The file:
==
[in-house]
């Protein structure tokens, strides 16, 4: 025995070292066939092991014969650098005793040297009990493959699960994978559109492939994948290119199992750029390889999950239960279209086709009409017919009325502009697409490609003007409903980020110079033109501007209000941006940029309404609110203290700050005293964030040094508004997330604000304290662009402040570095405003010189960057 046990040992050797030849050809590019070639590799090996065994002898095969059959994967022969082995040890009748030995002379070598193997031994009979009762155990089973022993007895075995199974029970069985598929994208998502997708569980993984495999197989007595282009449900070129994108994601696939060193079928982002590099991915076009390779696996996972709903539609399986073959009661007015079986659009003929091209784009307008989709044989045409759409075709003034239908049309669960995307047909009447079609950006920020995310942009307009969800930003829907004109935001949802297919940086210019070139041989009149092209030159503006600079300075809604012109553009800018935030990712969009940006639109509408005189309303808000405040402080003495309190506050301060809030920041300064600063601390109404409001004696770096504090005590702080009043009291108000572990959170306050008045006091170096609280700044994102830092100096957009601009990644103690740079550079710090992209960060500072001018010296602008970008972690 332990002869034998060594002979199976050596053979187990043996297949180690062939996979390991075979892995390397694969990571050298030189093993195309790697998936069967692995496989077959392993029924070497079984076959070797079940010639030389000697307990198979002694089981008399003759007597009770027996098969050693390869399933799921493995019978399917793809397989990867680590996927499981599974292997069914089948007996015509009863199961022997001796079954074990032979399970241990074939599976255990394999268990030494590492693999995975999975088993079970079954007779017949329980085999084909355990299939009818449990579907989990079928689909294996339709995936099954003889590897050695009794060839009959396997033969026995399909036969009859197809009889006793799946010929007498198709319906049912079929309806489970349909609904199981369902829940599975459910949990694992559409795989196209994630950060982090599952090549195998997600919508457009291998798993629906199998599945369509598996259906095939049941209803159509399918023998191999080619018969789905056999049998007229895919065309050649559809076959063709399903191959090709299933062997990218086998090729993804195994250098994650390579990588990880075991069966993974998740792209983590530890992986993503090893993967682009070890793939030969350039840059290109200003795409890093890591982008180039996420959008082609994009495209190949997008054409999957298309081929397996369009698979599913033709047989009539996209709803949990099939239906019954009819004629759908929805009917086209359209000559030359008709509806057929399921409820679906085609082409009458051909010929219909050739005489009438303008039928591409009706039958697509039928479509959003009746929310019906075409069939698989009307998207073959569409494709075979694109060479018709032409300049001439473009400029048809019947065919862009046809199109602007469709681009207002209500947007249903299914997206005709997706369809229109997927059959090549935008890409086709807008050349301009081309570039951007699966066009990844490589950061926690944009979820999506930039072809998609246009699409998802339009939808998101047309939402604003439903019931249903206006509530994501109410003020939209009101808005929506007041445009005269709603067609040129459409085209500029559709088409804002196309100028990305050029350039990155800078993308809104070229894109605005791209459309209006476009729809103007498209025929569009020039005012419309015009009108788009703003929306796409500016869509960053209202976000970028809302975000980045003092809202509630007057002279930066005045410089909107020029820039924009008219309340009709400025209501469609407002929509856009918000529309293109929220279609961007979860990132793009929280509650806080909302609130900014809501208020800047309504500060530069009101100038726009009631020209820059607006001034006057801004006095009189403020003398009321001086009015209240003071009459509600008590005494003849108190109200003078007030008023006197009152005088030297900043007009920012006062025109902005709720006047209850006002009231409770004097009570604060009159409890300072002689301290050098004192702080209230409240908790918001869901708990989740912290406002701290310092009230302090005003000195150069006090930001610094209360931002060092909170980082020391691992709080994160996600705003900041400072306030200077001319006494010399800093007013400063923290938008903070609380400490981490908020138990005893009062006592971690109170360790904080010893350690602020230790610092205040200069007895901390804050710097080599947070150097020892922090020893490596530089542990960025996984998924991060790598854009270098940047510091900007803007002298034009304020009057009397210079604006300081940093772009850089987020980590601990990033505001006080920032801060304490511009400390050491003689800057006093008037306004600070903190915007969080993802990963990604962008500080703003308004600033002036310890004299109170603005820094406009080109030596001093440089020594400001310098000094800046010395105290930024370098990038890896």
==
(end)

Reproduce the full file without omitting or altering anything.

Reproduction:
[in-house]
């Protein structure tokens, strides 16, 4: 025995070292066939092991014969650098005793040297009990493959699960994978559109492939994948290119199992750029390889999950239960279209086709009409017919009325502009697409490609003007409903980020110079033109501007209000941006940029309404609110203290700050005293964030040094508004997330604000304290662009402040570095405003010189960057 046990040992050797030849050809590019070639590799090996065994002898095969059959994967022969082995040890009748030995002379070598193997031994009979009762155990089973022993007895075995199974029970069985598929994208998502997708569980993984495999197989007595282009449900070129994108994601696939060193079928982002590099991915076009390779696996996972709903539609399986073959009661007015079986659009003929091209784009307008989709044989045409759409075709003034239908049309669960995307047909009447079609950006920020995310942009307009969800930003829907004109935001949802297919940086210019070139041989009149092209030159503006600079300075809604012109553009800018935030990712969009940006639109509408005189309303808000405040402080003495309190506050301060809030920041300064600063601390109404409001004696770096504090005590702080009043009291108000572990959170306050008045006091170096609280700044994102830092100096957009601009990644103690740079550079710090992209960060500072001018010296602008970008972690 332990002869034998060594002979199976050596053979187990043996297949180690062939996979390991075979892995390397694969990571050298030189093993195309790697998936069967692995496989077959392993029924070497079984076959070797079940010639030389000697307990198979002694089981008399003759007597009770027996098969050693390869399933799921493995019978399917793809397989990867680590996927499981599974292997069914089948007996015509009863199961022997001796079954074990032979399970241990074939599976255990394999268990030494590492693999995975999975088993079970079954007779017949329980085999084909355990299939009818449990579907989990079928689909294996339709995936099954003889590897050695009794060839009959396997033969026995399909036969009859197809009889006793799946010929007498198709319906049912079929309806489970349909609904199981369902829940599975459910949990694992559409795989196209994630950060982090599952090549195998997600919508457009291998798993629906199998599945369509598996259906095939049941209803159509399918023998191999080619018969789905056999049998007229895919065309050649559809076959063709399903191959090709299933062997990218086998090729993804195994250098994650390579990588990880075991069966993974998740792209983590530890992986993503090893993967682009070890793939030969350039840059290109200003795409890093890591982008180039996420959008082609994009495209190949997008054409999957298309081929397996369009698979599913033709047989009539996209709803949990099939239906019954009819004629759908929805009917086209359209000559030359008709509806057929399921409820679906085609082409009458051909010929219909050739005489009438303008039928591409009706039958697509039928479509959003009746929310019906075409069939698989009307998207073959569409494709075979694109060479018709032409300049001439473009400029048809019947065919862009046809199109602007469709681009207002209500947007249903299914997206005709997706369809229109997927059959090549935008890409086709807008050349301009081309570039951007699966066009990844490589950061926690944009979820999506930039072809998609246009699409998802339009939808998101047309939402604003439903019931249903206006509530994501109410003020939209009101808005929506007041445009005269709603067609040129459409085209500029559709088409804002196309100028990305050029350039990155800078993308809104070229894109605005791209459309209006476009729809103007498209025929569009020039005012419309015009009108788009703003929306796409500016869509960053209202976000970028809302975000980045003092809202509630007057002279930066005045410089909107020029820039924009008219309340009709400025209501469609407002929509856009918000529309293109929220279609961007979860990132793009929280509650806080909302609130900014809501208020800047309504500060530069009101100038726009009631020209820059607006001034006057801004006095009189403020003398009321001086009015209240003071009459509600008590005494003849108190109200003078007030008023006197009152005088030297900043007009920012006062025109902005709720006047209850006002009231409770004097009570604060009159409890300072002689301290050098004192702080209230409240908790918001869901708990989740912290406002701290310092009230302090005003000195150069006090930001610094209360931002060092909170980082020391691992709080994160996600705003900041400072306030200077001319006494010399800093007013400063923290938008903070609380400490981490908020138990005893009062006592971690109170360790904080010893350690602020230790610092205040200069007895901390804050710097080599947070150097020892922090020893490596530089542990960025996984998924991060790598854009270098940047510091900007803007002298034009304020009057009397210079604006300081940093772009850089987020980590601990990033505001006080920032801060304490511009400390050491003689800057006093008037306004600070903190915007969080993802990963990604962008500080703003308004600033002036310890004299109170603005820094406009080109030596001093440089020594400001310098000094800046010395105290930024370098990038890896």